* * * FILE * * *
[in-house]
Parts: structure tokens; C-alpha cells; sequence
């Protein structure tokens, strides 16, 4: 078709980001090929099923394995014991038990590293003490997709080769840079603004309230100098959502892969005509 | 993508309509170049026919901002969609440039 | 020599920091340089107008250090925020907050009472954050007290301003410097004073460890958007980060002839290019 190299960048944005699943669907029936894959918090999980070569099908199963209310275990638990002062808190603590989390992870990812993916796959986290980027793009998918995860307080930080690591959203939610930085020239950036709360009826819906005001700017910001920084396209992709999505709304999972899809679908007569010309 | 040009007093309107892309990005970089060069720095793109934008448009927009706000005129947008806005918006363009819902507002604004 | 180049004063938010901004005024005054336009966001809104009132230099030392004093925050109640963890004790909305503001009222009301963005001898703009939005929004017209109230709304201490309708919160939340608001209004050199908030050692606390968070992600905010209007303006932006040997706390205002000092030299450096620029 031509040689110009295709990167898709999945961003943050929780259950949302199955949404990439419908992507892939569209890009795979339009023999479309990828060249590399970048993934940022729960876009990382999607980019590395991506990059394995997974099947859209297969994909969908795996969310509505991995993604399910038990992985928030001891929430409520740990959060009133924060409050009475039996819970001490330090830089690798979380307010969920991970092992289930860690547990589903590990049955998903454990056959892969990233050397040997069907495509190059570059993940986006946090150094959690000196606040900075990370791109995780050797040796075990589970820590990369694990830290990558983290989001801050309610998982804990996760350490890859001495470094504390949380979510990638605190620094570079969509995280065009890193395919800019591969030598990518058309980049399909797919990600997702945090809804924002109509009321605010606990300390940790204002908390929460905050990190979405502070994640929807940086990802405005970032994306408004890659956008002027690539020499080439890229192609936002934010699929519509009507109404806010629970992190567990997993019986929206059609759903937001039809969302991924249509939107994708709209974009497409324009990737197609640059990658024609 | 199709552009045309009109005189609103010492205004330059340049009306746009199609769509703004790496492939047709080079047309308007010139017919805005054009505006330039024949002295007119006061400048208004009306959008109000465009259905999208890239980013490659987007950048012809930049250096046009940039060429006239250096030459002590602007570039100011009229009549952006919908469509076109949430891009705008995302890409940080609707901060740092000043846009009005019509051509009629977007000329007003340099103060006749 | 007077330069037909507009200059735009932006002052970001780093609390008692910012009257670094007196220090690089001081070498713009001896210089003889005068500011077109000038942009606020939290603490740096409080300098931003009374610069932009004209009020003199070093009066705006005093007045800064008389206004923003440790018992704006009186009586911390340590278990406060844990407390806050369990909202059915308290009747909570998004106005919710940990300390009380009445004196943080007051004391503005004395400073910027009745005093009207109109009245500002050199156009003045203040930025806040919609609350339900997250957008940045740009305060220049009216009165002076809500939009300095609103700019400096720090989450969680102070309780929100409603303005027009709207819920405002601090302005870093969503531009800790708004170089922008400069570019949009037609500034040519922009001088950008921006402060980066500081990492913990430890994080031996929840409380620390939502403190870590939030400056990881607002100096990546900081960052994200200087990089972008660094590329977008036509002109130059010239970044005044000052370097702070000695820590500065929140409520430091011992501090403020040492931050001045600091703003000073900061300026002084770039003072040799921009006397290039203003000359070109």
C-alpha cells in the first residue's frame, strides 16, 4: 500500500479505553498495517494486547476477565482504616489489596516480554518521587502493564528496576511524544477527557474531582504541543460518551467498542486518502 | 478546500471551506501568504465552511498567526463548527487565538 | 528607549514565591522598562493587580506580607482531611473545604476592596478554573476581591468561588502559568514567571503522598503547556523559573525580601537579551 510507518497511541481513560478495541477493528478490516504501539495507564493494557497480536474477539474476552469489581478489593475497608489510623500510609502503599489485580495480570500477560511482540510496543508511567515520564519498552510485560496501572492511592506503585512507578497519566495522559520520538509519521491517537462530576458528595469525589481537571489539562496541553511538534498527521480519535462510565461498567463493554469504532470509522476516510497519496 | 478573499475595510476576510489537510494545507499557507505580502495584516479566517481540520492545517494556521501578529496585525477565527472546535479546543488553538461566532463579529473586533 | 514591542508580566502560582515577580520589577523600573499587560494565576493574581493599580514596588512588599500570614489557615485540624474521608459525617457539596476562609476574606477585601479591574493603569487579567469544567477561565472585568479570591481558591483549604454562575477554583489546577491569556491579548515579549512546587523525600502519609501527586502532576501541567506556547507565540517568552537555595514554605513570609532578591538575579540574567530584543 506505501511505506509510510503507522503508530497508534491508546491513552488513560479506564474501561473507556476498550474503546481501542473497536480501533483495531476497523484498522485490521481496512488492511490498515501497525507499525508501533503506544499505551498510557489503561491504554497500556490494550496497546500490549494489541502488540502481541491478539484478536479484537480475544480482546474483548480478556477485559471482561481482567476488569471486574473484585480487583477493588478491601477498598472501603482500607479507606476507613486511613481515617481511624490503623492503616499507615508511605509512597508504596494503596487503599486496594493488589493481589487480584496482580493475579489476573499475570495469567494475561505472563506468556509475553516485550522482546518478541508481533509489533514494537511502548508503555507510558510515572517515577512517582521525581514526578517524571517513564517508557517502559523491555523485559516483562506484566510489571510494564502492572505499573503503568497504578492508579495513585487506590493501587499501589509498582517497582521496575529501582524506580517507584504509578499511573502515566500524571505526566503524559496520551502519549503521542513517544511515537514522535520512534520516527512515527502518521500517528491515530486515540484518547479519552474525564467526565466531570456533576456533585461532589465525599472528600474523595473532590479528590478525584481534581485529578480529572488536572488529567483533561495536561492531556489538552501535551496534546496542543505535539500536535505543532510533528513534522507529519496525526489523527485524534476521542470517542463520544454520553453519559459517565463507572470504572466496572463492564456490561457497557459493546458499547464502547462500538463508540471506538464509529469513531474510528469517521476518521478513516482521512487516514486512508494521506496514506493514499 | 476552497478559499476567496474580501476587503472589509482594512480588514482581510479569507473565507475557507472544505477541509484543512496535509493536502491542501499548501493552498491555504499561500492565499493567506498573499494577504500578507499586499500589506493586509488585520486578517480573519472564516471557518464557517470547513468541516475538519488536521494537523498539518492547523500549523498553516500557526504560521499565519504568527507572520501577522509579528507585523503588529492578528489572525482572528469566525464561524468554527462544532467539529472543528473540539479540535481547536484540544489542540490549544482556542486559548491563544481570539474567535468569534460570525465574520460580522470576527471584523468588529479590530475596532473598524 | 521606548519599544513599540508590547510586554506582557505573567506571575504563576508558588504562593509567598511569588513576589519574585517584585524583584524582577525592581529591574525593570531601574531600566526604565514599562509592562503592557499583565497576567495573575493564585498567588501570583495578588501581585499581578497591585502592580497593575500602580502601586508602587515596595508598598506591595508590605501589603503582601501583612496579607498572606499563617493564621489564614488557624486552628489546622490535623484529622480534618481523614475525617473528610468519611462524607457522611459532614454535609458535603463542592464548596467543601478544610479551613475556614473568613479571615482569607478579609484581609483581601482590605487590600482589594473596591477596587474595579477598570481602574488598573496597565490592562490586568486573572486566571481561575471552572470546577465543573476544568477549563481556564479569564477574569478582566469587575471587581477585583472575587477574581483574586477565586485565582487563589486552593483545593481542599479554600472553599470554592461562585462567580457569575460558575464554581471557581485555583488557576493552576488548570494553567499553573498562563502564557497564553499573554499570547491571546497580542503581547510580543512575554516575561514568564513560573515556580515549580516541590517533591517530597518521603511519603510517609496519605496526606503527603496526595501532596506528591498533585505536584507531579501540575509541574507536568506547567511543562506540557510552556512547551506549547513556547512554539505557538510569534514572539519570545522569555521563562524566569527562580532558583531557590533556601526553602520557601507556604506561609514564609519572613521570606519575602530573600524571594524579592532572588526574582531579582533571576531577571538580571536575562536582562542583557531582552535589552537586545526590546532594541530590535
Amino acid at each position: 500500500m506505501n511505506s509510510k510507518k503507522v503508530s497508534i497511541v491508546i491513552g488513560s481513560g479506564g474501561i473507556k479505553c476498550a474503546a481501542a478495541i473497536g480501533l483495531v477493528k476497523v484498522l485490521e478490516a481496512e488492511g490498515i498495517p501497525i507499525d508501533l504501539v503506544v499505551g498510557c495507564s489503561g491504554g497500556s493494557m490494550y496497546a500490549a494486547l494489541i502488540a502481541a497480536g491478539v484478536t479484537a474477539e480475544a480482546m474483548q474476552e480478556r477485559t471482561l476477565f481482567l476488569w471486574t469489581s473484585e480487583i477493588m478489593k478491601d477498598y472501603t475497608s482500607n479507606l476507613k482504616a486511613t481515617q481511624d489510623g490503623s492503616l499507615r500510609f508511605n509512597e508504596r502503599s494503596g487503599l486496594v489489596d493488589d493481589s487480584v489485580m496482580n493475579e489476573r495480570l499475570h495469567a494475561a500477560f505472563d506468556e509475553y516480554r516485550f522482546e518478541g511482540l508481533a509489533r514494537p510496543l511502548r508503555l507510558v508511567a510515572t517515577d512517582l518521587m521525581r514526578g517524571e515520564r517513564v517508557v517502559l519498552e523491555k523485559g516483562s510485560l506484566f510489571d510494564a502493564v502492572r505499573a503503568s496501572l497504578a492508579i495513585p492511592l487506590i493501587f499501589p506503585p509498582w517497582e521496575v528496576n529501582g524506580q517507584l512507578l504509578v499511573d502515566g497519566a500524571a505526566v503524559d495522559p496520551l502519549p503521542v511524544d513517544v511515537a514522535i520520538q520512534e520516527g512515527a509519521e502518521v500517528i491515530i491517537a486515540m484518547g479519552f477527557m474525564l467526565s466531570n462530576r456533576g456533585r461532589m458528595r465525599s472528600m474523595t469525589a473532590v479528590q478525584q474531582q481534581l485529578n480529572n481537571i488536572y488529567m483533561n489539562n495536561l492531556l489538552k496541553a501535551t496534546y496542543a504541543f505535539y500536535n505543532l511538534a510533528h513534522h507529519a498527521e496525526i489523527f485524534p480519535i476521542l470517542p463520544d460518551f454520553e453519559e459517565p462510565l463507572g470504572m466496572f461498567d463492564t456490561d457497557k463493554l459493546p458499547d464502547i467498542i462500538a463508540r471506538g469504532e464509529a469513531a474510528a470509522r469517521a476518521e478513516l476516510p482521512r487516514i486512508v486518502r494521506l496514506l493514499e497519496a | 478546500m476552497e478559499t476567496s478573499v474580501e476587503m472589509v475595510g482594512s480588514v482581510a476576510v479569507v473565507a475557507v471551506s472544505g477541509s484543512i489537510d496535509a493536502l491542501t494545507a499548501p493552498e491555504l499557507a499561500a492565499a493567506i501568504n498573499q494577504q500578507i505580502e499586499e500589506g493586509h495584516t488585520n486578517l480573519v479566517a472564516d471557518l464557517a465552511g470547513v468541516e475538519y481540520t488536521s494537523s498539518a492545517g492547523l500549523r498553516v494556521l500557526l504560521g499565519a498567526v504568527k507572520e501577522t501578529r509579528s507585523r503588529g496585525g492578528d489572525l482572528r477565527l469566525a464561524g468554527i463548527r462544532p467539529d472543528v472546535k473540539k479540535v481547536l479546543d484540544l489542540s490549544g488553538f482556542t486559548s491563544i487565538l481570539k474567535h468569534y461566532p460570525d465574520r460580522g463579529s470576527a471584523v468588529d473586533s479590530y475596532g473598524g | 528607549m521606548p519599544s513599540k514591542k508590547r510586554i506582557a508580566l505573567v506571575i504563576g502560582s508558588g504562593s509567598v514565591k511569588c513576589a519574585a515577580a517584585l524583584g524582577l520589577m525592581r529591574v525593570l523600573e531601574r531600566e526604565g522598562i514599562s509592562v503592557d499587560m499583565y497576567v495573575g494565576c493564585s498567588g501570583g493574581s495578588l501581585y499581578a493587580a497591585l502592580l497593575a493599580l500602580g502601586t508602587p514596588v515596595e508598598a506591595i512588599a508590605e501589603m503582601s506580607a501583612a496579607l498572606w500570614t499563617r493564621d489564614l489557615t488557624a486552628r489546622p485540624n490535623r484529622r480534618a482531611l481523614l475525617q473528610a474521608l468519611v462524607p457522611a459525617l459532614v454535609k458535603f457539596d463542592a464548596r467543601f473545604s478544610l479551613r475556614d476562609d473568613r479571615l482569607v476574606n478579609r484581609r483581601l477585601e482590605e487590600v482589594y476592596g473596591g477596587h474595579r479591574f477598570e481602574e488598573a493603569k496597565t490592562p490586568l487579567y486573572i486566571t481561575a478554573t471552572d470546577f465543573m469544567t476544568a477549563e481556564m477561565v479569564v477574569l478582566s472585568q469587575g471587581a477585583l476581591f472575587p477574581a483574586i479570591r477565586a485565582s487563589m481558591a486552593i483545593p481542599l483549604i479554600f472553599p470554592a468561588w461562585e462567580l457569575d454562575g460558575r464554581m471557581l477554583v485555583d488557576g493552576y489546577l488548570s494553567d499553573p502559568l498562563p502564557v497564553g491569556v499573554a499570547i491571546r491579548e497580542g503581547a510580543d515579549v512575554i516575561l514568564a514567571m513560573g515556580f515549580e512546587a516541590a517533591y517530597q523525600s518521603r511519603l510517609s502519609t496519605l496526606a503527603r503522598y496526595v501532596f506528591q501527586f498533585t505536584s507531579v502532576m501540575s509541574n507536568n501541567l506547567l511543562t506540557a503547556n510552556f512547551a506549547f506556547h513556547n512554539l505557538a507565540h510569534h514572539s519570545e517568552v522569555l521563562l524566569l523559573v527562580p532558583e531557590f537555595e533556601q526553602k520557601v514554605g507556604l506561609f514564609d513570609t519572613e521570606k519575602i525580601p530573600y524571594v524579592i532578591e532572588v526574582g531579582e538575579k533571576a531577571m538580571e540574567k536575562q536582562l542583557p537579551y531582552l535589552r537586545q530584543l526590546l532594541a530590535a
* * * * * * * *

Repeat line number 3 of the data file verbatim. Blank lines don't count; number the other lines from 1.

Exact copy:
């Protein structure tokens, strides 16, 4: 078709980001090929099923394995014991038990590293003490997709080769840079603004309230100098959502892969005509 | 993508309509170049026919901002969609440039 | 020599920091340089107008250090925020907050009472954050007290301003410097004073460890958007980060002839290019 190299960048944005699943669907029936894959918090999980070569099908199963209310275990638990002062808190603590989390992870990812993916796959986290980027793009998918995860307080930080690591959203939610930085020239950036709360009826819906005001700017910001920084396209992709999505709304999972899809679908007569010309 | 040009007093309107892309990005970089060069720095793109934008448009927009706000005129947008806005918006363009819902507002604004 | 180049004063938010901004005024005054336009966001809104009132230099030392004093925050109640963890004790909305503001009222009301963005001898703009939005929004017209109230709304201490309708919160939340608001209004050199908030050692606390968070992600905010209007303006932006040997706390205002000092030299450096620029 031509040689110009295709990167898709999945961003943050929780259950949302199955949404990439419908992507892939569209890009795979339009023999479309990828060249590399970048993934940022729960876009990382999607980019590395991506990059394995997974099947859209297969994909969908795996969310509505991995993604399910038990992985928030001891929430409520740990959060009133924060409050009475039996819970001490330090830089690798979380307010969920991970092992289930860690547990589903590990049955998903454990056959892969990233050397040997069907495509190059570059993940986006946090150094959690000196606040900075990370791109995780050797040796075990589970820590990369694990830290990558983290989001801050309610998982804990996760350490890859001495470094504390949380979510990638605190620094570079969509995280065009890193395919800019591969030598990518058309980049399909797919990600997702945090809804924002109509009321605010606990300390940790204002908390929460905050990190979405502070994640929807940086990802405005970032994306408004890659956008002027690539020499080439890229192609936002934010699929519509009507109404806010629970992190567990997993019986929206059609759903937001039809969302991924249509939107994708709209974009497409324009990737197609640059990658024609 | 199709552009045309009109005189609103010492205004330059340049009306746009199609769509703004790496492939047709080079047309308007010139017919805005054009505006330039024949002295007119006061400048208004009306959008109000465009259905999208890239980013490659987007950048012809930049250096046009940039060429006239250096030459002590602007570039100011009229009549952006919908469509076109949430891009705008995302890409940080609707901060740092000043846009009005019509051509009629977007000329007003340099103060006749 | 007077330069037909507009200059735009932006002052970001780093609390008692910012009257670094007196220090690089001081070498713009001896210089003889005068500011077109000038942009606020939290603490740096409080300098931003009374610069932009004209009020003199070093009066705006005093007045800064008389206004923003440790018992704006009186009586911390340590278990406060844990407390806050369990909202059915308290009747909570998004106005919710940990300390009380009445004196943080007051004391503005004395400073910027009745005093009207109109009245500002050199156009003045203040930025806040919609609350339900997250957008940045740009305060220049009216009165002076809500939009300095609103700019400096720090989450969680102070309780929100409603303005027009709207819920405002601090302005870093969503531009800790708004170089922008400069570019949009037609500034040519922009001088950008921006402060980066500081990492913990430890994080031996929840409380620390939502403190870590939030400056990881607002100096990546900081960052994200200087990089972008660094590329977008036509002109130059010239970044005044000052370097702070000695820590500065929140409520430091011992501090403020040492931050001045600091703003000073900061300026002084770039003072040799921009006397290039203003000359070109």